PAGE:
noun, plural: isopeptide bonds
An isopeptide bond is the type of peptide bond that forms between the between the carboxyl group and an amino group of joining amino acids where at least one of them is part of the side chain. It may also form between the gamma-carboxamide group of glutamine and the primary amine of certain amino acids.
It is distinct from the eupeptide bond (also referred to simply as peptide bond). A eupeptide bond, in contrast, is an amide type of chemical bond that forms between the carbon 1 of alpha-amino acid and nitrogen 2 of another amino acid.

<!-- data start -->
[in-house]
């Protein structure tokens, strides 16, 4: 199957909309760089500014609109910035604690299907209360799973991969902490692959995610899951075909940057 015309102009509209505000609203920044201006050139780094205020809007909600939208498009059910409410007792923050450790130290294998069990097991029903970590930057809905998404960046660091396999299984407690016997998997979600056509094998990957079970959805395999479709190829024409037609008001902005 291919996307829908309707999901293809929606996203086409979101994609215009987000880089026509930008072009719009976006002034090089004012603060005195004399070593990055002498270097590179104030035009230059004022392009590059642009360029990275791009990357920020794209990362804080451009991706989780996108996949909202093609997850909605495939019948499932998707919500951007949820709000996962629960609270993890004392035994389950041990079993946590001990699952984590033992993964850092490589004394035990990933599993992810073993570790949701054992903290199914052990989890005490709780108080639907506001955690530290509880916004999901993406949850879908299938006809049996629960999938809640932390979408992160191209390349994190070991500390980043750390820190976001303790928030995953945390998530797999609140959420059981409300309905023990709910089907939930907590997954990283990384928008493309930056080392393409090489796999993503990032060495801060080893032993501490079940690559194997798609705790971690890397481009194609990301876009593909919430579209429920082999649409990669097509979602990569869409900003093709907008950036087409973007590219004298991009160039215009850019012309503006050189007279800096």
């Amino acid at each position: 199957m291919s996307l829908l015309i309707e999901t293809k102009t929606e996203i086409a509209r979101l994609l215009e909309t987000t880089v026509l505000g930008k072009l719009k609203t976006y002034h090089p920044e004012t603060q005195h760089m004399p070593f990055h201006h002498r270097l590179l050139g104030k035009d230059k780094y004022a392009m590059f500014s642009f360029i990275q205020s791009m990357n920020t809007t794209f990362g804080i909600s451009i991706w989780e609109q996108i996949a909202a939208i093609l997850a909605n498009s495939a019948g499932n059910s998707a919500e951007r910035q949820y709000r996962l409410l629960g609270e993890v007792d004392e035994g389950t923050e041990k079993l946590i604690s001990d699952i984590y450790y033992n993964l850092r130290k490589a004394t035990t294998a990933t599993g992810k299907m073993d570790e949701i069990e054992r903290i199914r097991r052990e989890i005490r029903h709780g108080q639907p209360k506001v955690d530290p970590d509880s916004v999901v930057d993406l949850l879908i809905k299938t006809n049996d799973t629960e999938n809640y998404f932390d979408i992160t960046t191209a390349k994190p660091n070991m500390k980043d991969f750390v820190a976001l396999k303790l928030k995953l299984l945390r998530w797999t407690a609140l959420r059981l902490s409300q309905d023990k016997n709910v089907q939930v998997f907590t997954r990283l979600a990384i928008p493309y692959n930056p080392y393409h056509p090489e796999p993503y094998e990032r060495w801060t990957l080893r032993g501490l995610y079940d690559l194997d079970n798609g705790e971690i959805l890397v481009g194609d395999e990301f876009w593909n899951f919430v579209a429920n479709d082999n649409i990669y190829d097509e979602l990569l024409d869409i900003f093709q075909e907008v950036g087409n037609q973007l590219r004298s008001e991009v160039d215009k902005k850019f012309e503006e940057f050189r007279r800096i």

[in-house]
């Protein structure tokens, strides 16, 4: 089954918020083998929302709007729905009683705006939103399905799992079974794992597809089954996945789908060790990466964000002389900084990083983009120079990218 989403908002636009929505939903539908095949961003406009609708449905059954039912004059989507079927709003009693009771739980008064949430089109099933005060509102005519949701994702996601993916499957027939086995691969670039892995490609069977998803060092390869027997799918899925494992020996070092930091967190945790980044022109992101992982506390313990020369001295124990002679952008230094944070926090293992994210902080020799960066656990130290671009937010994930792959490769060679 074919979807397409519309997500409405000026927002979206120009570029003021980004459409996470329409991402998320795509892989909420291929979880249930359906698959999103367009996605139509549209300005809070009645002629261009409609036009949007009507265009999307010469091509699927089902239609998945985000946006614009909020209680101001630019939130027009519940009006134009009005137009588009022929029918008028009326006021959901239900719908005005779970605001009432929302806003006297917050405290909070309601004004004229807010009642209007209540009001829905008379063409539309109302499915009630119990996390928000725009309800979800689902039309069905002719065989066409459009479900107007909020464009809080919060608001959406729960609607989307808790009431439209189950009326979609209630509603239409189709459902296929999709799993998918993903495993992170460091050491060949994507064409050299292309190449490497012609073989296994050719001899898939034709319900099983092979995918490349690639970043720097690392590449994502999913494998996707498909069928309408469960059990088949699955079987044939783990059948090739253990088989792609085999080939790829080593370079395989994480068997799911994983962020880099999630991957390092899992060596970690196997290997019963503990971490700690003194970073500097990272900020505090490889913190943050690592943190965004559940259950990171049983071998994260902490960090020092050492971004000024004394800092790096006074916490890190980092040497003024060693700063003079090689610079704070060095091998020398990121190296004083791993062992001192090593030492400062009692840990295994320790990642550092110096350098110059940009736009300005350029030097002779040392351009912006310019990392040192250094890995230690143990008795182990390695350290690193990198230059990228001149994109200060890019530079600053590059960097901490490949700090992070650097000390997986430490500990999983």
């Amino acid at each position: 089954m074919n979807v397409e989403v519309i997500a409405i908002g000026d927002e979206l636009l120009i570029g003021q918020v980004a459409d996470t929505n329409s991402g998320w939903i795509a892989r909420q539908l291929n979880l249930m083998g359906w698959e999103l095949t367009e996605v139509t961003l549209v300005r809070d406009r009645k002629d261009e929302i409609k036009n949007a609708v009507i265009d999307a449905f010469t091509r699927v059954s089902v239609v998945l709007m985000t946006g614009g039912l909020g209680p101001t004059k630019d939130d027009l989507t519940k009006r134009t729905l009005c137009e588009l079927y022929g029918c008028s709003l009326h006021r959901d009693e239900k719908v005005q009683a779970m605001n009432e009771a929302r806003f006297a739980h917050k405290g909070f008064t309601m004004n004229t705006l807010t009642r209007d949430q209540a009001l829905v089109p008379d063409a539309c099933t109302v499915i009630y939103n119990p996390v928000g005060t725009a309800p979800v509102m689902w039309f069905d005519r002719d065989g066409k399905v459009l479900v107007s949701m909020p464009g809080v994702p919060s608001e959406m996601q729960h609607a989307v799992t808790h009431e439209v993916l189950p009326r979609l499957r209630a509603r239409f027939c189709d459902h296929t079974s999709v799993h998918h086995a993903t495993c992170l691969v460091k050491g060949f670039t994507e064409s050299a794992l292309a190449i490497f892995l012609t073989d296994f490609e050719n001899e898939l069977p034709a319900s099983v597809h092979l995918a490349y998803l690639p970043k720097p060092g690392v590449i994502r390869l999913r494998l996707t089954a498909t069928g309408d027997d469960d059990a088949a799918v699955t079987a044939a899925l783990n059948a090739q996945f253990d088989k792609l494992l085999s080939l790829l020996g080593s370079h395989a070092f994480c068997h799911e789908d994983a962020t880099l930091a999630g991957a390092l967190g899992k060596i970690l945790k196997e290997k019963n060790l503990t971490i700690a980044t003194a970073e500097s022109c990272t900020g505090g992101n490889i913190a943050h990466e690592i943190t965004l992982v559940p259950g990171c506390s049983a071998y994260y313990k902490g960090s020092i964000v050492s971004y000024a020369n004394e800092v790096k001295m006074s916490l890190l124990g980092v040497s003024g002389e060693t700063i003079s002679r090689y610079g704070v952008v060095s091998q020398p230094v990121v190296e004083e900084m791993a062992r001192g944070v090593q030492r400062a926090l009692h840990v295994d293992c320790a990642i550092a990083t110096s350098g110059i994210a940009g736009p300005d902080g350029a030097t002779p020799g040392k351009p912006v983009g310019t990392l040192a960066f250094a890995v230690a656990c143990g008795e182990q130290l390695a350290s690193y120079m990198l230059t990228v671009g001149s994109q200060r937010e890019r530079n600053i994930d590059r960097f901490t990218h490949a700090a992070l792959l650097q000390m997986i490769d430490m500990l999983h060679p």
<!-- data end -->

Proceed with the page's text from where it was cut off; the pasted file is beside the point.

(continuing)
The isopeptide bond is less common compared with eupeptide bonds. The eupeptide bonds are the more common type.
An example of a peptide with an isopeptide bond is the glutathione. The glutathione has an isopeptide bond between the side chain of a glutamate residue and the amino group of a cysteine residue.
Ubiquitin is also another example. It is a protein that forms a complex with another protein by forming an isopeptide bond between its C-terminal of the glycine residue and the lysine side chain of the substrate protein.
The peptides containing isopeptide bonds are often associated with biosignaling and biostructural functions.